A woman who had gone missing for more than a week while hiking in a national park in west Texas – resorting to drinking rainwater to stave off dehydration or worse – was found alive and rescued on Friday, according to federal officials.
Christy Perry, 25, survived getting lost at the 1,200 sq mile (3,108 sq km) Big Bend national park, which made national news headlines in June when a teenage boy died after falling ill as he hiked in temperatures of 119F (48.3C). The boy’s stepfather was then killed after he crashed his car during a frantic search for help.
Authorities say Perry – of Houston – had picked up a rental car in the west Texas community of Midland on 8 November and parked at Big Bend’s Lost Mine trailhead about 240 miles (386km) away the next day.
She failed to show up that evening at a campsite she had reserved in the Chisos Basin, and she did not return home either.
Perry had not shared details about her trip with people who knew her but had apparently gone to Big Bend for a planned vacation, the Texas television news outlet KTRK reported. When there had still been no sign of Perry as of Wednesday, park rangers, federal border agents, firefighters and Texas’s public safety agency staged a search for her.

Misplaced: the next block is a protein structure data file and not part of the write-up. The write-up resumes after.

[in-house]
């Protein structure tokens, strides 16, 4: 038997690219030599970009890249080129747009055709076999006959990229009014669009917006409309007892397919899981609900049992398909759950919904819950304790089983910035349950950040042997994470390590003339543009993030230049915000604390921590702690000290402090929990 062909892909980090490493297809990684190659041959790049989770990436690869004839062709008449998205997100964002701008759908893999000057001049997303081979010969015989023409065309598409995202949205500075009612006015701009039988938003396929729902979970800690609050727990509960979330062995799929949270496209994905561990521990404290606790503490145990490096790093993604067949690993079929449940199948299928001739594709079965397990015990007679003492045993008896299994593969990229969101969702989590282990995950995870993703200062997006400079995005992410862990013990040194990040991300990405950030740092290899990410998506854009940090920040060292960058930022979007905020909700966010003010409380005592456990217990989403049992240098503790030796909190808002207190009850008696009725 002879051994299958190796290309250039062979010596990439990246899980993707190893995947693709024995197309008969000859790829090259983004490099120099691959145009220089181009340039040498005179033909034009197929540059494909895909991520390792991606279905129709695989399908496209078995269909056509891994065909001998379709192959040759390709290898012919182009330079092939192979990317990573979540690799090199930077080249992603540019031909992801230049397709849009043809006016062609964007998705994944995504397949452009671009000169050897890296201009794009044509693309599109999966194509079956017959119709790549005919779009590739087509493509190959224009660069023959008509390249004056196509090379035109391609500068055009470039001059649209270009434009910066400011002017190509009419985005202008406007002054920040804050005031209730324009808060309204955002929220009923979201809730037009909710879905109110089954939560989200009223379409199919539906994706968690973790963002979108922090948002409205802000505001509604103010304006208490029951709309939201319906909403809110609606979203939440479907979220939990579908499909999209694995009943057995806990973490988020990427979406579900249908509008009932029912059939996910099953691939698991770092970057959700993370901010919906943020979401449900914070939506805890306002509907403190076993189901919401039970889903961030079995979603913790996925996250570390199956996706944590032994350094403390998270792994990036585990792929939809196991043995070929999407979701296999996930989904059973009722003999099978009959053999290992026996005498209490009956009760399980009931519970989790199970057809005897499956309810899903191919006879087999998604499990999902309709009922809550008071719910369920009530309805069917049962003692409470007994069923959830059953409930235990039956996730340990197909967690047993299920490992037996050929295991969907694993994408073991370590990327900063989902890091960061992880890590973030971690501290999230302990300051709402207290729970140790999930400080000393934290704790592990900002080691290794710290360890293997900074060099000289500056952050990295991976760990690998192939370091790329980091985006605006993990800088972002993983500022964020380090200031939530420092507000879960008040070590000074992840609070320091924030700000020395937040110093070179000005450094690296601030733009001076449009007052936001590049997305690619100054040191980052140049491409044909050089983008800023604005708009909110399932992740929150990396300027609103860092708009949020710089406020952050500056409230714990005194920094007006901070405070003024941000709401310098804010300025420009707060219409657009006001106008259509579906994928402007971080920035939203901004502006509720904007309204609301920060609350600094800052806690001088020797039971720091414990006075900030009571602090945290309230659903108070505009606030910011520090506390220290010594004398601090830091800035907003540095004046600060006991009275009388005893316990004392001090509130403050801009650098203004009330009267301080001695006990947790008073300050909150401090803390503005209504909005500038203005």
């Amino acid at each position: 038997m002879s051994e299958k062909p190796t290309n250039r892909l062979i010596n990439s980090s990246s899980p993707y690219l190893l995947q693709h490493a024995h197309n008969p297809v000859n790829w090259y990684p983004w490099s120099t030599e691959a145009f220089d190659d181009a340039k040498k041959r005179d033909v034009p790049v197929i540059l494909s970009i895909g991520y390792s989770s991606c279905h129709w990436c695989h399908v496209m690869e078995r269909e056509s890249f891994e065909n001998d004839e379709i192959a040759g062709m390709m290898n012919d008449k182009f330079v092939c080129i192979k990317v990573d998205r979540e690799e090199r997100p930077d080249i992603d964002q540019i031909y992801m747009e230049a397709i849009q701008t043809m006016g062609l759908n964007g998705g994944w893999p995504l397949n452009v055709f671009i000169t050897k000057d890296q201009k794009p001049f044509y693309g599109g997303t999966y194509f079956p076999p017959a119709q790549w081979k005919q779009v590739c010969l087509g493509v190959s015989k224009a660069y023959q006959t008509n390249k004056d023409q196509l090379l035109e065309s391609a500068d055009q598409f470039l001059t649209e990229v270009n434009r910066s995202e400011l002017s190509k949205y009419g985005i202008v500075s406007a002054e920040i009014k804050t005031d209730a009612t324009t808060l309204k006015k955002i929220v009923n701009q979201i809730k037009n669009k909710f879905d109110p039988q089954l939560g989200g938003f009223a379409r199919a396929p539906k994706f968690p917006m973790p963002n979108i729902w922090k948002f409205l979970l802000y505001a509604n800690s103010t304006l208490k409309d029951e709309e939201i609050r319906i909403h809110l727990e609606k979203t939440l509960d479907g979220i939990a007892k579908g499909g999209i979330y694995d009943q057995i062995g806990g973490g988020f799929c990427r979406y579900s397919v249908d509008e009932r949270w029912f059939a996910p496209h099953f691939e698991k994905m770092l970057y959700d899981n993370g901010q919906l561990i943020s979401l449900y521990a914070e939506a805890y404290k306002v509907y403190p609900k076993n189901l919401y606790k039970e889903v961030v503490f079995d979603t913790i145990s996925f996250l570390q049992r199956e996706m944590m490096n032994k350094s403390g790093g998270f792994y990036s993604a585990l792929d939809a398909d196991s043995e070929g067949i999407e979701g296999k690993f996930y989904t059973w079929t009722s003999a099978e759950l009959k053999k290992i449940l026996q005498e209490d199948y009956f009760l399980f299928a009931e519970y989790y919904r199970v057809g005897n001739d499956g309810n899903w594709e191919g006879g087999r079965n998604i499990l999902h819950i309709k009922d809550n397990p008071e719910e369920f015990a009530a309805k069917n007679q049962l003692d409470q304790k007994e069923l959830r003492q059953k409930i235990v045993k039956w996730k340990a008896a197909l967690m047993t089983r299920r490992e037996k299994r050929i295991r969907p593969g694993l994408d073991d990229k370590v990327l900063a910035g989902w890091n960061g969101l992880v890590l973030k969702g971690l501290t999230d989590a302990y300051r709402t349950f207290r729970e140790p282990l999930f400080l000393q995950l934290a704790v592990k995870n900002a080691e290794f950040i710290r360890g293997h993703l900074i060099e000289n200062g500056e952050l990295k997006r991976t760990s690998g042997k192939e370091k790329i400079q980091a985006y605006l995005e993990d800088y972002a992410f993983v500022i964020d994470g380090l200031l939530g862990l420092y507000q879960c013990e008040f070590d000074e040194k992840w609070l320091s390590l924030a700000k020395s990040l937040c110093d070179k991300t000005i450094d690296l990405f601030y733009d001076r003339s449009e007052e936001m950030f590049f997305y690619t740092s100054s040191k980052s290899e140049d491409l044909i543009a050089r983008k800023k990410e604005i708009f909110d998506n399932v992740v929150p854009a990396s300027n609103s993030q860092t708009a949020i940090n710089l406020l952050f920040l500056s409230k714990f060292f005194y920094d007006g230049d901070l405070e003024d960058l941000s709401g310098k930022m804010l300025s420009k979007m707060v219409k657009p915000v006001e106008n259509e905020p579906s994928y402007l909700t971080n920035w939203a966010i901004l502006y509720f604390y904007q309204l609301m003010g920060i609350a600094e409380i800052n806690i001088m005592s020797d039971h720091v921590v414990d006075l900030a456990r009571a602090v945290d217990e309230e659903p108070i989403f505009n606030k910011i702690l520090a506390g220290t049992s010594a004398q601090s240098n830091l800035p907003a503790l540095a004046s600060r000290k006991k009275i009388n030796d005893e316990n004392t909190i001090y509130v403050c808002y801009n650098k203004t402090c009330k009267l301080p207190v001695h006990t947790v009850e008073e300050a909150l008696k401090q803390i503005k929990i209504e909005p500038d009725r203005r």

They found Perry “awake and talking” roughly a quarter-mile (400 meters) below the Lost Mine trail’s summit at about 9.30am on Friday, a statement from the national park service said. The state’s public safety department then air-lifted her away from the scene by helicopter to be medically evaluated in Odessa, which is adjacent to Midland.
Video provided by a park visitor to the KTRK showed Perry’s rescuers helping her off a helicopter and into an awaiting ambulance. She wore a yellow helmet and appeared to be moving slowly as she was assisted by officers flanking her.
The national park service indicated that Perry didn’t have any food and quickly ran out of water after getting lost, according to the Houston television news station KHOU. She drank rainwater to stay hydrated, the agency reportedly said.
It’s unclear how Perry became disoriented on the Lost Mine trail, a 4.8-mile (7.7km) round trip which – as ABC News noted – climbs steeply through the Chisos Mountains’ rugged terrain and woodlands. But a hiking guide named Jennifer McCann told KHOU that it was foggy on the day Perry went hiking, and that may have factored into her disappearance.